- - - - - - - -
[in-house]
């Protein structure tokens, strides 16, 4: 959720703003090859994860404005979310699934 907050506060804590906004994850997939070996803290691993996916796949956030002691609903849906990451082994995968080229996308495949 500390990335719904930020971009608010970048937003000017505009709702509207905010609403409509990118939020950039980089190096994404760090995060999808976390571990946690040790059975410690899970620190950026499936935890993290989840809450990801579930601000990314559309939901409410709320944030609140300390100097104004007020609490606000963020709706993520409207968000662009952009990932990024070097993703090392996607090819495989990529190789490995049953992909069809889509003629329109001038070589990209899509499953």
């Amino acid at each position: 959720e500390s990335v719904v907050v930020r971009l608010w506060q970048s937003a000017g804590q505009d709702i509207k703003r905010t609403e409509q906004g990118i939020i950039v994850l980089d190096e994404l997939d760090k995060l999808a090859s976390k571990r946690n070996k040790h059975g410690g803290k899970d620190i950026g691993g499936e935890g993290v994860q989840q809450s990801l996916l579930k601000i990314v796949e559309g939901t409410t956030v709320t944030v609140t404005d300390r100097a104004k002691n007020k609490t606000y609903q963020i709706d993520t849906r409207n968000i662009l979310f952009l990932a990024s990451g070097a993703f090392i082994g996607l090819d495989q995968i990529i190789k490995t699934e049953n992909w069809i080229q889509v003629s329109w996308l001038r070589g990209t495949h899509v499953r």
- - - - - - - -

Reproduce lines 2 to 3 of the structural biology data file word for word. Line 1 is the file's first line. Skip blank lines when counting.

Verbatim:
């Protein structure tokens, strides 16, 4: 959720703003090859994860404005979310699934 907050506060804590906004994850997939070996803290691993996916796949956030002691609903849906990451082994995968080229996308495949 500390990335719904930020971009608010970048937003000017505009709702509207905010609403409509990118939020950039980089190096994404760090995060999808976390571990946690040790059975410690899970620190950026499936935890993290989840809450990801579930601000990314559309939901409410709320944030609140300390100097104004007020609490606000963020709706993520409207968000662009952009990932990024070097993703090392996607090819495989990529190789490995049953992909069809889509003629329109001038070589990209899509499953």
């Amino acid at each position: 959720e500390s990335v719904v907050v930020r971009l608010w506060q970048s937003a000017g804590q505009d709702i509207k703003r905010t609403e409509q906004g990118i939020i950039v994850l980089d190096e994404l997939d760090k995060l999808a090859s976390k571990r946690n070996k040790h059975g410690g803290k899970d620190i950026g691993g499936e935890g993290v994860q989840q809450s990801l996916l579930k601000i990314v796949e559309g939901t409410t956030v709320t944030v609140t404005d300390r100097a104004k002691n007020k609490t606000y609903q963020i709706d993520t849906r409207n968000i662009l979310f952009l990932a990024s990451g070097a993703f090392i082994g996607l090819d495989q995968i990529i190789k490995t699934e049953n992909w069809i080229q889509v003629s329109w996308l001038r070589g990209t495949h899509v499953r």